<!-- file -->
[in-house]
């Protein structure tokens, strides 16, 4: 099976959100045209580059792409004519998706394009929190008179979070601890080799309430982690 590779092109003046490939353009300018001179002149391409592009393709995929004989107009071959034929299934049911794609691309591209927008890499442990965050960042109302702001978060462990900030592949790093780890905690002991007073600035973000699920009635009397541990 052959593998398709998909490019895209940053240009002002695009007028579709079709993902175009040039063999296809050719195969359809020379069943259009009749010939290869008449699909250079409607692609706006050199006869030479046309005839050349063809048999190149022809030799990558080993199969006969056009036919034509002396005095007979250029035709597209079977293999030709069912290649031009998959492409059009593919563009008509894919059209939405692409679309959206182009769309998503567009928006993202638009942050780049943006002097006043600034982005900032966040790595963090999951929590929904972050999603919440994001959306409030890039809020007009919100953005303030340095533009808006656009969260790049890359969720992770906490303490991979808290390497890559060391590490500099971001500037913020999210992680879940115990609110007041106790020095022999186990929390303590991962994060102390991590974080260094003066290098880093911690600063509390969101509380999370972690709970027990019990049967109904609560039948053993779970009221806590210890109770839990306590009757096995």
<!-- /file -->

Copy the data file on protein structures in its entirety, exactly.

[in-house]
């Protein structure tokens, strides 16, 4: 099976959100045209580059792409004519998706394009929190008179979070601890080799309430982690 590779092109003046490939353009300018001179002149391409592009393709995929004989107009071959034929299934049911794609691309591209927008890499442990965050960042109302702001978060462990900030592949790093780890905690002991007073600035973000699920009635009397541990 052959593998398709998909490019895209940053240009002002695009007028579709079709993902175009040039063999296809050719195969359809020379069943259009009749010939290869008449699909250079409607692609706006050199006869030479046309005839050349063809048999190149022809030799990558080993199969006969056009036919034509002396005095007979250029035709597209079977293999030709069912290649031009998959492409059009593919563009008509894919059209939405692409679309959206182009769309998503567009928006993202638009942050780049943006002097006043600034982005900032966040790595963090999951929590929904972050999603919440994001959306409030890039809020007009919100953005303030340095533009808006656009969260790049890359969720992770906490303490991979808290390497890559060391590490500099971001500037913020999210992680879940115990609110007041106790020095022999186990929390303590991962994060102390991590974080260094003066290098880093911690600063509390969101509380999370972690709970027990019990049967109904609560039948053993779970009221806590210890109770839990306590009757096995």